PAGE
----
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Title: The application of optimal control theory to a class of extremum control systems
Author: Langdon, Stanley Michael
Awarding Body: University of Oxford
Current Institution: University of Oxford
Date of Award: 1970
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This thesis constitutes a contribution to the theory of extremal control systems which come within the automatic control field of learning in engineering science. An extremal control system comprises an extremal process (which is to be controlled) and an extremal controller. The class of extremal control systems referred to in the title of the thesis refers to those systems in which the extremal process concerned can represented by a particular form of mathematical model. Investigation of the application of optimal control theory to this class of extremal control system is motivated by two basic requirements. The first of these originates in the control of complex industrial processes, particularly in the direct digital control situation. Here there are a number of possible applications for extremal control, and since costs involved are generally high, the requirement is generally for extremal controllers maintaining as low a system operating cost as possible, rather then for controllers with a simple structure. Hence there is a need for optimal extremal controllers. The second requirement for establishing optimal extremal controllers lies in the design of simpler extremal controllers. The performance of the optical extremal controller is required as a basic on which to judge the simpler controllers and decide whether any more significant improvement can be made. The major part of this investigation of the application of optimal control theory to extremal control systems is concerned with the simplest possible case, where no account is taken of input or output lags or noise, or of multiple inputs. Since no previous optical extremal controllers known this is the natural starting point. A rigorous analysis of state variables, probability nu sufficient statistics for this simplified case is presented, and this leads on to a new approach to the application of dynamic programming which in turn results in an original functional recurrence equation. Analysis of this functional recurrence equation leads to s numerical solution procedure including many checks. This eventually establishes the optical extremal controller. Simulation techniques are used to confirm the performance of the optimal extremal controller, and hybrid computing facilities used to show that it can be implemented on a small on-line computer and used in a direct digital control situation without suffering from interfacing effects. Thus for the first time there is now available an optimal extremal controller, and moreover it can be confidently expected to perform optimally in a practical situation. Comparison of the performance of the optimal extremal controller with the performance of simpler controllers shows that, in the simplified case, there is still room for considerable improvement on the simple controllers, and a quantitative measure of just how much improvement might be possible is now available. An initial investigation of the application of optimal control theory to more complex processes, involving noise, lags and multiple inputs, is presented and this shows that theoretical difficulties are likely to prevent further optimal extremal controllers from being established. In these cases there is therefore a requirement to establish closely optimal controllers. One approach would be just to use the optimal controller from the simplified case in these more complex situations. Simulations are presented establishing the performance of the optimal extremal controller, and a suboptimal extremal controller, controlling not the process for which they were designed but a similar process involving output noise. These simulations show that these controllers are certainly not optimal in the more complex situation. A different approach must therefore be taken to establishing closely optimal controllers in the more complex situation. The thesis finishes with a discussion of how this might be achieved.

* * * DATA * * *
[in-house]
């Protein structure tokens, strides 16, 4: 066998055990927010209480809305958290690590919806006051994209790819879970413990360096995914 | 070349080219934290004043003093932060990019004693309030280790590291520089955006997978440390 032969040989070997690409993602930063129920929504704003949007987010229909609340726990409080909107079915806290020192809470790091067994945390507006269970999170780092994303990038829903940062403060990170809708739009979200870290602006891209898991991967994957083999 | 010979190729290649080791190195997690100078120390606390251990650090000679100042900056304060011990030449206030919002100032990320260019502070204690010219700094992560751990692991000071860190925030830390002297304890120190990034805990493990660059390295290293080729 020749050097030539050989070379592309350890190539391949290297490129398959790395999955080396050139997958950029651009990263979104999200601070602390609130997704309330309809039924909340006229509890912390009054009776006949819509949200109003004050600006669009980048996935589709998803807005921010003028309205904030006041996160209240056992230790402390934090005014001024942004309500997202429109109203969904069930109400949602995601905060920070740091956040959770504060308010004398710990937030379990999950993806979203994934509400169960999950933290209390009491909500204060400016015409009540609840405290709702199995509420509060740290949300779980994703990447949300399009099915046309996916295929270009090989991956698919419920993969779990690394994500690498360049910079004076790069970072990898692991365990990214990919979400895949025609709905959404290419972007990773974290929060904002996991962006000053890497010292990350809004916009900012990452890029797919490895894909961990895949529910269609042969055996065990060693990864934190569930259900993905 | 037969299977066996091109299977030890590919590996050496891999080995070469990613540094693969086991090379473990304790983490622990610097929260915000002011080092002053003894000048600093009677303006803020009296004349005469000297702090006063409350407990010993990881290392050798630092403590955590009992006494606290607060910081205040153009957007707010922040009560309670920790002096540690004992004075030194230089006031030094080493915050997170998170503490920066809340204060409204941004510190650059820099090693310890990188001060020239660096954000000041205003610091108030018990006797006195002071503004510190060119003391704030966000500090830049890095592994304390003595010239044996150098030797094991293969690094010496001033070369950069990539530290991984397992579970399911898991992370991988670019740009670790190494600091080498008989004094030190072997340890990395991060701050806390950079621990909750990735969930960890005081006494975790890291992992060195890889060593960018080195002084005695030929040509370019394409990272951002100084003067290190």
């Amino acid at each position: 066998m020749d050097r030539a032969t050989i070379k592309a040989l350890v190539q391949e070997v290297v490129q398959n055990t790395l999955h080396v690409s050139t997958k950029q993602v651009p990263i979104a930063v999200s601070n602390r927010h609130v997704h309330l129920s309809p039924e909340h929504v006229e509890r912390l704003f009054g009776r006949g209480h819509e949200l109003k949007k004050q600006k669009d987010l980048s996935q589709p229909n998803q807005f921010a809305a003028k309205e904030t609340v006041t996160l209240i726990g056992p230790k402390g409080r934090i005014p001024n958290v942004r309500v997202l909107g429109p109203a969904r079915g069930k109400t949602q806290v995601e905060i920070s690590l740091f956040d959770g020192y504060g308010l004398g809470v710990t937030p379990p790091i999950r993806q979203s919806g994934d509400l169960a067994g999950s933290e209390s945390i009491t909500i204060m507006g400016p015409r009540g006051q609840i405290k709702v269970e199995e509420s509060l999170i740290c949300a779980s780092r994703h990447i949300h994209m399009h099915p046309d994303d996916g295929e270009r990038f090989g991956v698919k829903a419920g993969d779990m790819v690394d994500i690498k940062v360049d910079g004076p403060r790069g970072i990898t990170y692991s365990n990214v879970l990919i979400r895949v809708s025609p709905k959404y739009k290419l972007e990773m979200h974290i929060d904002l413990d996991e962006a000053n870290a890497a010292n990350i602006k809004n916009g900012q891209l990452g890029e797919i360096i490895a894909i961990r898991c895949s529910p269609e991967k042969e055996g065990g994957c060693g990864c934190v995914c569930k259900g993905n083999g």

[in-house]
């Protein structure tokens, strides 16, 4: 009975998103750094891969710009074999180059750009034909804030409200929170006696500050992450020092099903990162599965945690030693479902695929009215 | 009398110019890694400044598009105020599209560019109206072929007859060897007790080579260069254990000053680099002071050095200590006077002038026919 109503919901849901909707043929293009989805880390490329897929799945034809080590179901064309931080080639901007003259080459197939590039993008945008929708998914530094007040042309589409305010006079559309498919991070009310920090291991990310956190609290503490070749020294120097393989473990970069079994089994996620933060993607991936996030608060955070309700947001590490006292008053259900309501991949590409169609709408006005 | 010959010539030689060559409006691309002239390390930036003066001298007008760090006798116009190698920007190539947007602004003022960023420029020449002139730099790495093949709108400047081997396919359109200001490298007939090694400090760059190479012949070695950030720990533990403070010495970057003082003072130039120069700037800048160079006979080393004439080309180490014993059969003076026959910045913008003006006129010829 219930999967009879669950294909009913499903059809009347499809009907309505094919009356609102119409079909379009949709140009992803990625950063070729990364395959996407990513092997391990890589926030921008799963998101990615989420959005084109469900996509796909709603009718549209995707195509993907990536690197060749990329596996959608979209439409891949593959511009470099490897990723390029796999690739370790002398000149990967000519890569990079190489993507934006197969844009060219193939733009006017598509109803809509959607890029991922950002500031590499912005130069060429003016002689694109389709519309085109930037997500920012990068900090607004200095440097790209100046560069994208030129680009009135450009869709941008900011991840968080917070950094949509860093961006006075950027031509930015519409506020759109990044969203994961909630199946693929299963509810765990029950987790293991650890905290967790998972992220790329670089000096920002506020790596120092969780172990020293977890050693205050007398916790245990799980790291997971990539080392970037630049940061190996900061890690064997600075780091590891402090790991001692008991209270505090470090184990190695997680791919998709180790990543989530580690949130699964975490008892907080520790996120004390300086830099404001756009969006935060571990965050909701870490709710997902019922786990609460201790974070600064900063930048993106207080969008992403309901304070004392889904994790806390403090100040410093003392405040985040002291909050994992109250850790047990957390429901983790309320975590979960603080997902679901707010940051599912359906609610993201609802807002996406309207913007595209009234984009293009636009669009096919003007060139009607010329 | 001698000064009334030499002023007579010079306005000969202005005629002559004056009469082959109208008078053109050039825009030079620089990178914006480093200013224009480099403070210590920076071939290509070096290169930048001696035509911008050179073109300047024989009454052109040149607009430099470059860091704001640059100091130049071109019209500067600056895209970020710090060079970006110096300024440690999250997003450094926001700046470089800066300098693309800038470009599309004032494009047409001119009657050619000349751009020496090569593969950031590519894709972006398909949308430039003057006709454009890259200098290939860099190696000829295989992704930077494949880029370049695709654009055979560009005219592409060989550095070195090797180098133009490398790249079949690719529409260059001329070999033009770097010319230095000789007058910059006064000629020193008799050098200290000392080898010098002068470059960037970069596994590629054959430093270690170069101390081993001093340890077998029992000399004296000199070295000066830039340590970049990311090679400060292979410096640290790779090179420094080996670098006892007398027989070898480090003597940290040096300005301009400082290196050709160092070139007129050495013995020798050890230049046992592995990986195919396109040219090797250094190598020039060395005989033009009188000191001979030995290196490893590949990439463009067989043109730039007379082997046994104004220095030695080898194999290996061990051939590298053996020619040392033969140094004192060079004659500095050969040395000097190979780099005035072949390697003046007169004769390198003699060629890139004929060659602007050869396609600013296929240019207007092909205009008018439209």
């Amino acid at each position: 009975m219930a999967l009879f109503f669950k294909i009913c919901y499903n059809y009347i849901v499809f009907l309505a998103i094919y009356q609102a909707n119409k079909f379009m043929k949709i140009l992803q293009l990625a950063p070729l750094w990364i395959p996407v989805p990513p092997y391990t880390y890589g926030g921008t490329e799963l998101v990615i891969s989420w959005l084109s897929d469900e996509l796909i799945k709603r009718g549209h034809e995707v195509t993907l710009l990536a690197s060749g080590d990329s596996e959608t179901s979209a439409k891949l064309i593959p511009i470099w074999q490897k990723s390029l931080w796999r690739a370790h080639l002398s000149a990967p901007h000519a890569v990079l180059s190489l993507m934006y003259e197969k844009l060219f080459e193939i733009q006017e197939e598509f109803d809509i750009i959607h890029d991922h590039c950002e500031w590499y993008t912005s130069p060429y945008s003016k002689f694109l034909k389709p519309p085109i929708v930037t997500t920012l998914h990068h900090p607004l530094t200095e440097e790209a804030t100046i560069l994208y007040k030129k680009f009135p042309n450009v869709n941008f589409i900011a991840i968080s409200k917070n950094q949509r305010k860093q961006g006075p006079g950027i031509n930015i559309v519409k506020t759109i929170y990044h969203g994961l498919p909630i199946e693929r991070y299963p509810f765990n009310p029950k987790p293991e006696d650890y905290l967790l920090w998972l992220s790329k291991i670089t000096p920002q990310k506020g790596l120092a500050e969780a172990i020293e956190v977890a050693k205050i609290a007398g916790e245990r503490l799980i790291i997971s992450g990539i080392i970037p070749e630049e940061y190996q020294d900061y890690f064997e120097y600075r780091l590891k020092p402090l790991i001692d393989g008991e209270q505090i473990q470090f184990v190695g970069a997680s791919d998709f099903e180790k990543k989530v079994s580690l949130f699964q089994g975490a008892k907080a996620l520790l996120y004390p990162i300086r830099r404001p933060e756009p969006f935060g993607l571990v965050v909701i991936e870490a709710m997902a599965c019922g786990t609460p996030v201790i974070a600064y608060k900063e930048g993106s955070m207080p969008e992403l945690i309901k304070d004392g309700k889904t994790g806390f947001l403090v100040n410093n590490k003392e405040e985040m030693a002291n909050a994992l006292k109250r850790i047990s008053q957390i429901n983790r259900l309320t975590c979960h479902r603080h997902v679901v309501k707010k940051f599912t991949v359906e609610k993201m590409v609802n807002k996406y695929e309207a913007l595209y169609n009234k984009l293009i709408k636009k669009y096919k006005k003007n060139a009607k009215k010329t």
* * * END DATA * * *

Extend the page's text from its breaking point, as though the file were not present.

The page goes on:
Supervisor: Not available Sponsor: Not available
Qualification Name: Thesis (Ph.D.) Qualification Level: Doctoral
EThOS ID:  DOI: Not available